19 Foods People Hated But Because They Were Cooking It Wrong

Sarah Kester
USA Today | ABC

No one just wakes up and becomes a professional chef

It takes a lot of skill, practice, knowledge of curse words (looking at you, Gordon), and more. 

If you’re struggling more than normal, one thing that may be standing between you and great food is the very way you cook food

So come get a free cooking class by learning how to properly cook these 19 foods. Aprons on!


Unsplash | Clem Onojeghuo

While the name implies to stir, this Redditor learned that the key is to stop stirring it so much and to let it brown a little. They said that this helped make the flavor so much better.

Corn tortillas

Refinery29 | NBC

"This applies to both corn and flour tortillas. Cook your tortillas, y'all. Throw them on a comal, a cast iron skillet, a flat top, an open flame. Whatever it takes. It makes all the difference in the world." - u/bobfnord


Unsplash | Pille R. Priske

This Redditor learned a lot about cooking from dating a man who lived in Japan. Once he taught her about the importance of washing rice, she wrote that it's been night and day ever since. She doesn't mess with a rice cooker; she simply washes the rice several times and cooks it on the stove with enough water to rest above the rice.

Pork chops

Giphy | Schitt's Creek

"I always cooked them until they were straight rubber because the fear of trichinosis had been hammered into me from a young age. I just use a meat thermometer now." - u/RubyRogue13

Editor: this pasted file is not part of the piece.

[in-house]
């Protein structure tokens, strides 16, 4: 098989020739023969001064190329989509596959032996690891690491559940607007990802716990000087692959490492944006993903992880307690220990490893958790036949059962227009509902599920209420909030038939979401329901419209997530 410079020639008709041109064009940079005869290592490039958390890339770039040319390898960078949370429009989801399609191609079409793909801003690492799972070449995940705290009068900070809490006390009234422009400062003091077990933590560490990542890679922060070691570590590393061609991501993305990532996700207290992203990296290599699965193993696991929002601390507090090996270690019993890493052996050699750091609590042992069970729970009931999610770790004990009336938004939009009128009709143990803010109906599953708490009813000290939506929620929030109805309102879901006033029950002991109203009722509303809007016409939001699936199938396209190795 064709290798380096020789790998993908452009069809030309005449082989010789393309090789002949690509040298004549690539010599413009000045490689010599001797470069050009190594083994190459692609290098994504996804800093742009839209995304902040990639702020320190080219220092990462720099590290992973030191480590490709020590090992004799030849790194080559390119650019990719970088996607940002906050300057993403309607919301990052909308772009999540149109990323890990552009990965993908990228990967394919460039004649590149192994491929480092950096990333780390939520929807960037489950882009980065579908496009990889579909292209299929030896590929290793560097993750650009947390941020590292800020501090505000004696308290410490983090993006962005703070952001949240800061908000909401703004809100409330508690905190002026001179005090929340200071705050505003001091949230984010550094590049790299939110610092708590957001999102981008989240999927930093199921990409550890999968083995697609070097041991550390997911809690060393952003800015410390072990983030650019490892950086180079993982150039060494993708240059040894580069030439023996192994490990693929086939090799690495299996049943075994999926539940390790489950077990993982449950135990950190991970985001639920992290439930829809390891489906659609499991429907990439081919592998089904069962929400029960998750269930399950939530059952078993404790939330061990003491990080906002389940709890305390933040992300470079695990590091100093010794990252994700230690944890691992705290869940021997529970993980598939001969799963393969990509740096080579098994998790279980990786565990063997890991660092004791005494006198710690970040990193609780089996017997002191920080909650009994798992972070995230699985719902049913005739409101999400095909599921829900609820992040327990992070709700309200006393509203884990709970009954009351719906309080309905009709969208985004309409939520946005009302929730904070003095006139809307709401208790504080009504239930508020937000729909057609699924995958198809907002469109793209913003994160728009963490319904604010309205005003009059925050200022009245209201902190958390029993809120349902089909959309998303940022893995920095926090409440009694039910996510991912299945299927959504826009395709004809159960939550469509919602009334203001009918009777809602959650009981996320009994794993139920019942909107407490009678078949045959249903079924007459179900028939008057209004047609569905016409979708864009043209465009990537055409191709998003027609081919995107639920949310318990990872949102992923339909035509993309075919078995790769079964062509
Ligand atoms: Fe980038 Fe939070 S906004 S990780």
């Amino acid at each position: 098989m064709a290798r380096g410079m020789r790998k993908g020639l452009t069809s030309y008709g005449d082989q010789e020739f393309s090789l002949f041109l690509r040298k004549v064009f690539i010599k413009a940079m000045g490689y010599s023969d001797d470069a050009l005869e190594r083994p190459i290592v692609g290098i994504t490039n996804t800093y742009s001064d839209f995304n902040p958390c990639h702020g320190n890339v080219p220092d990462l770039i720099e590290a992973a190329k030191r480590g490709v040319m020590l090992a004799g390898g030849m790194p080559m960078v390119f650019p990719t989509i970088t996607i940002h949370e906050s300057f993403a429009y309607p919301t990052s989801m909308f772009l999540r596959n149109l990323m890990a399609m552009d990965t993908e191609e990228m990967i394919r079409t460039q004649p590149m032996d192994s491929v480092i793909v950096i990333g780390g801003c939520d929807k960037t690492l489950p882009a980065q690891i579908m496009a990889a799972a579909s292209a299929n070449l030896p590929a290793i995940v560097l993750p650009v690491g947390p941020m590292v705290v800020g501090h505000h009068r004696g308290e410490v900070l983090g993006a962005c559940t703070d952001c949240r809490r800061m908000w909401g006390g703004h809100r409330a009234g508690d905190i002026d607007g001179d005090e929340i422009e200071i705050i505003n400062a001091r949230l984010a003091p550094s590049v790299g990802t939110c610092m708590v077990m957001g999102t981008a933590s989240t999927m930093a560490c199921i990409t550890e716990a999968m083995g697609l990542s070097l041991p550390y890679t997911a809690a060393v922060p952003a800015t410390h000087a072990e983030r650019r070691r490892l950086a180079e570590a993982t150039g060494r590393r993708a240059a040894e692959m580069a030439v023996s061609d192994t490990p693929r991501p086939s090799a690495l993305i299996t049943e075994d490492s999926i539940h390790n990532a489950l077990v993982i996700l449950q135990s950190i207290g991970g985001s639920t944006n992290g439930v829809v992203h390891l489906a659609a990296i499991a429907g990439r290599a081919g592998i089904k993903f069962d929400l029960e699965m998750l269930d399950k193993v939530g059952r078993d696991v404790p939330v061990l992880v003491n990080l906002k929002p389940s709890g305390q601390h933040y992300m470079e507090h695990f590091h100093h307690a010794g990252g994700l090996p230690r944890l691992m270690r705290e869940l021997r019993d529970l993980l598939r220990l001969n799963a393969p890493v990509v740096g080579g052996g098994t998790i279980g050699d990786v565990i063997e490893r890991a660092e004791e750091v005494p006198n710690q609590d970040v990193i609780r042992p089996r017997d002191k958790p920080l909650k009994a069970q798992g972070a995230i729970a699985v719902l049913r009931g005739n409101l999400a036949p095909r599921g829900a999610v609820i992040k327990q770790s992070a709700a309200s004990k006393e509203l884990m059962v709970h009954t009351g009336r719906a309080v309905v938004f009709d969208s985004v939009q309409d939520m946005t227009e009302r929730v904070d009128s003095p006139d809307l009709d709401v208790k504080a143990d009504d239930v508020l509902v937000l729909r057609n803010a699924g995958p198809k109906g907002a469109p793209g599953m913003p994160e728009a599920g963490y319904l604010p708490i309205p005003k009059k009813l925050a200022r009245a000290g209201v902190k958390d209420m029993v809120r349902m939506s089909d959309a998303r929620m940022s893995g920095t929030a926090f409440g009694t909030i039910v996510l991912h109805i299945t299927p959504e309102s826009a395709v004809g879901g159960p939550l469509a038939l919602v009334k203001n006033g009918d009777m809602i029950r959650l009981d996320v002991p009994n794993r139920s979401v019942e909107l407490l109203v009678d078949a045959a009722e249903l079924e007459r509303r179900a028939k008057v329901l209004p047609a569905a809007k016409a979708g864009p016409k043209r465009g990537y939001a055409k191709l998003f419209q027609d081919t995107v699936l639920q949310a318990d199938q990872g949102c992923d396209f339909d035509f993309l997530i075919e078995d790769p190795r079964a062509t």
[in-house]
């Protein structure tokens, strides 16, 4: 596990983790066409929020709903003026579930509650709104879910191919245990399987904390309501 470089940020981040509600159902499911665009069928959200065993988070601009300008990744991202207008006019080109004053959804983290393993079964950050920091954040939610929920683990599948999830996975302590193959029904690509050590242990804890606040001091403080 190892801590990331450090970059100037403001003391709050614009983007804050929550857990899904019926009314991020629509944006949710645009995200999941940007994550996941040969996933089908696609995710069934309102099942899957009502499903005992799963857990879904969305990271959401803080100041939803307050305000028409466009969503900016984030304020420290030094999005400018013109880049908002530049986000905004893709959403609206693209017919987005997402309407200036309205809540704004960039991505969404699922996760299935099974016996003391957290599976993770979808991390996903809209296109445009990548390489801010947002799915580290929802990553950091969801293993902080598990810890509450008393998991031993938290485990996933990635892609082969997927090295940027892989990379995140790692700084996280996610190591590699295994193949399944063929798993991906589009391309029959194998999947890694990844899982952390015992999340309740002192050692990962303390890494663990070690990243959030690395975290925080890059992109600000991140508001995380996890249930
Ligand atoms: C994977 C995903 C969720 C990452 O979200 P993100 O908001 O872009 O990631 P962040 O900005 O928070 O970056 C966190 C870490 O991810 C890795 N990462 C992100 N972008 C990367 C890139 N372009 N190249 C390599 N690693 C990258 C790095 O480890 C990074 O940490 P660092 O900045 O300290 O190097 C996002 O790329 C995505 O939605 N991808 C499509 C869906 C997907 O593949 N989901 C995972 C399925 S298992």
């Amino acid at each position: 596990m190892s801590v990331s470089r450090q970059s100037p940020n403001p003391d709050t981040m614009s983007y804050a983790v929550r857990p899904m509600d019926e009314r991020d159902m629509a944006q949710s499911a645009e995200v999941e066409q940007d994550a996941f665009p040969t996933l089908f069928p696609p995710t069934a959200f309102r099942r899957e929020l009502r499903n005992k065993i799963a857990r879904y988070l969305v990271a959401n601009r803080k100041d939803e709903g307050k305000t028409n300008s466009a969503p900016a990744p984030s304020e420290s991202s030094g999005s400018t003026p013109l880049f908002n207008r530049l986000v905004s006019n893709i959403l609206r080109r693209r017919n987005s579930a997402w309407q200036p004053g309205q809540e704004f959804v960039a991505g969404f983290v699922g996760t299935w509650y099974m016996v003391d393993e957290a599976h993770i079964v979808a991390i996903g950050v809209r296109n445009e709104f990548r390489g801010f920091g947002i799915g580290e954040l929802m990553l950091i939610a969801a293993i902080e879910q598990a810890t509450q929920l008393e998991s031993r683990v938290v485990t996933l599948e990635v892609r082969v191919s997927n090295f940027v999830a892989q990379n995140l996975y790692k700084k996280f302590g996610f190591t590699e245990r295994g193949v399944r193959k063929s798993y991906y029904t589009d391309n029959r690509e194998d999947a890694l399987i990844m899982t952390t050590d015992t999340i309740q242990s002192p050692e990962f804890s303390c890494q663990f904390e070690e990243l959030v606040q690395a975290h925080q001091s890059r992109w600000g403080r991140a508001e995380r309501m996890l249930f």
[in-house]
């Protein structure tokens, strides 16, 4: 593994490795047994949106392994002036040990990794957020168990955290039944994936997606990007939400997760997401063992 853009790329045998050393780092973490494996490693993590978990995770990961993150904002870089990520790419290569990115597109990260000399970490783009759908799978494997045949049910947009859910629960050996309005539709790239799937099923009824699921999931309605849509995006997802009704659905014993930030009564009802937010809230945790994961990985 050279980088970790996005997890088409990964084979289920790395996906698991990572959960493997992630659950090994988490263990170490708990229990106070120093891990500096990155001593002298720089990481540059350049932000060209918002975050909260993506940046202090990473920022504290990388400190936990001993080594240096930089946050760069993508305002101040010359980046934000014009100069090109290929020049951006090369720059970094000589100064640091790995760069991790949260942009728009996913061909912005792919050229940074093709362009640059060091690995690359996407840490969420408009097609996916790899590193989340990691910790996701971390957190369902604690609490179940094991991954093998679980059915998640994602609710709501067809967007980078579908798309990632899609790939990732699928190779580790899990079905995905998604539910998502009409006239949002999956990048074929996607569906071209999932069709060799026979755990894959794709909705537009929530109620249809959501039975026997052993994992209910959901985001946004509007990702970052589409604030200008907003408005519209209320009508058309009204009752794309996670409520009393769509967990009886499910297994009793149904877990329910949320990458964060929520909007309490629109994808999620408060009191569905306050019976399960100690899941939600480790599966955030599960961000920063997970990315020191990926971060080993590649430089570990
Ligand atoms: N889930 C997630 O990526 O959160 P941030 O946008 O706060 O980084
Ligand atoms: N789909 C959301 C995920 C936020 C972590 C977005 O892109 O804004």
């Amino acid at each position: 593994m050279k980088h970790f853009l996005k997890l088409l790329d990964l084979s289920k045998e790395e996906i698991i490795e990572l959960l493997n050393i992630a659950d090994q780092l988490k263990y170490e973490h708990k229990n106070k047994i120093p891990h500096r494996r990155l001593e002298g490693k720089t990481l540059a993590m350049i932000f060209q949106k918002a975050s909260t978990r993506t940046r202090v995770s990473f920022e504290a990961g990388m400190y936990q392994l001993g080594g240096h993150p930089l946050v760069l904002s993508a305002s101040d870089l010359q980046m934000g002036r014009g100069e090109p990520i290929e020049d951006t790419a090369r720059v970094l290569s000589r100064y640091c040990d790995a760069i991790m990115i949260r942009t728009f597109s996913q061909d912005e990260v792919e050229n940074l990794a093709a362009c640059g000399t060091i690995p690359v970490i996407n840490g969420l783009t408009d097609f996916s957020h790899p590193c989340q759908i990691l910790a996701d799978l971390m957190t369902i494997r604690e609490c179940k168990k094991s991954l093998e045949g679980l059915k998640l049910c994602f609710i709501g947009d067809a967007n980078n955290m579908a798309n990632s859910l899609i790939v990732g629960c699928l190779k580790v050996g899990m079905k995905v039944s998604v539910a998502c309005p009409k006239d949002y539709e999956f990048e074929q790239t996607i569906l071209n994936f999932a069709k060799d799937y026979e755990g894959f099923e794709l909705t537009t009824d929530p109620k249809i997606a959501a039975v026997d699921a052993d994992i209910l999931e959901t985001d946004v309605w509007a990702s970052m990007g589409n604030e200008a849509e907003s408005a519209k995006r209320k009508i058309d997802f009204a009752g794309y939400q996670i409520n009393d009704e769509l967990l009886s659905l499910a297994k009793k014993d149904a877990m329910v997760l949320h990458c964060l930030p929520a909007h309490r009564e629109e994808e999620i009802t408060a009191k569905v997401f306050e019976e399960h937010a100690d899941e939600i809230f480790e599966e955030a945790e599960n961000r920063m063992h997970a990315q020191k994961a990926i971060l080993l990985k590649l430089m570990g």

Caramelized onions

Caramelized onions
Unsplash | Simona Sergi

This Redditor used to make caramelized onions the old-fashioned way i.e. low and slow for 30+ minutes. But their life changed once they started to add a few tablespoons of water to the pan and covered on med-high heat to steam the onions. They wrote that once all the water cooks off and the onions start to fry, they'll already be extremely soft and the caramelization process gets sped up.


Giphy | First We Feast: Hot Ones

"Literally learned from Alton Brown on his show 'Use as MUCH water as possible, the pasta needs to move around.' Saw him live a few years later and when asked if he could take back a piece of advice what would it be? He said 'cooking pasta. When cooking pasta you should only use enough water to just cover the noodles. ' I have to admit, less water does a much better job." - u/Turboginger

Ground beef

Ground beef
Giphy | Saturday Night Live

Is your ground beef not browning when cooking it in a pan? It could be that you're crowding the pan, which is a mistake this Redditor used to make.

The trick is to treat it like a burger; let it sit on one side of the pan until it's like a cooked burger and then flip to get a similar crust on the other side.


Gilmore Girls
Refinery29 | The WB

"I always cooked them in oil until I saw a video. Nope... dry pan, medium-high heat. Cook mushrooms until they sweat their moisture (stir, stir, stir). The flavors are super intensified. Umami off the charts." - u/KaneHau


Unsplash | Rachel Clark